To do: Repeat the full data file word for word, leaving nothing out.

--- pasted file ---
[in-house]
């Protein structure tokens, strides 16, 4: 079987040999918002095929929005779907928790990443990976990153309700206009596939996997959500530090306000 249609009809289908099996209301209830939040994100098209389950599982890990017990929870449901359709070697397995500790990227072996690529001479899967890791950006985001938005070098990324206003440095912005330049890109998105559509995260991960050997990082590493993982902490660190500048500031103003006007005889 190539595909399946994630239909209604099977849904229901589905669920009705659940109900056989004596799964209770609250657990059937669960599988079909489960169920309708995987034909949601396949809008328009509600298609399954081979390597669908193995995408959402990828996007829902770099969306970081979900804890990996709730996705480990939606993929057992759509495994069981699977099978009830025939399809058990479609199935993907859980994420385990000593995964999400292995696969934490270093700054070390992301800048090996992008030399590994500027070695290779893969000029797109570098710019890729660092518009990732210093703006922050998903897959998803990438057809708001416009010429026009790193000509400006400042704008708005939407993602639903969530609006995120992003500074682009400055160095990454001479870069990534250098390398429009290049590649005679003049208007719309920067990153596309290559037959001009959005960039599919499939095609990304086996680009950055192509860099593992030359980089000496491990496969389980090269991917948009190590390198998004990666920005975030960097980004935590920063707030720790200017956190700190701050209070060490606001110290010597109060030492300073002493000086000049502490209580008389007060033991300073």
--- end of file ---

[in-house]
């Protein structure tokens, strides 16, 4: 079987040999918002095929929005779907928790990443990976990153309700206009596939996997959500530090306000 249609009809289908099996209301209830939040994100098209389950599982890990017990929870449901359709070697397995500790990227072996690529001479899967890791950006985001938005070098990324206003440095912005330049890109998105559509995260991960050997990082590493993982902490660190500048500031103003006007005889 190539595909399946994630239909209604099977849904229901589905669920009705659940109900056989004596799964209770609250657990059937669960599988079909489960169920309708995987034909949601396949809008328009509600298609399954081979390597669908193995995408959402990828996007829902770099969306970081979900804890990996709730996705480990939606993929057992759509495994069981699977099978009830025939399809058990479609199935993907859980994420385990000593995964999400292995696969934490270093700054070390992301800048090996992008030399590994500027070695290779893969000029797109570098710019890729660092518009990732210093703006922050998903897959998803990438057809708001416009010429026009790193000509400006400042704008708005939407993602639903969530609006995120992003500074682009400055160095990454001479870069990534250098390398429009290049590649005679003049208007719309920067990153596309290559037959001009959005960039599919499939095609990304086996680009950055192509860099593992030359980089000496491990496969389980090269991917948009190590390198998004990666920005975030960097980004935590920063707030720790200017956190700190701050209070060490606001110290010597109060030492300073002493000086000049502490209580008389007060033991300073």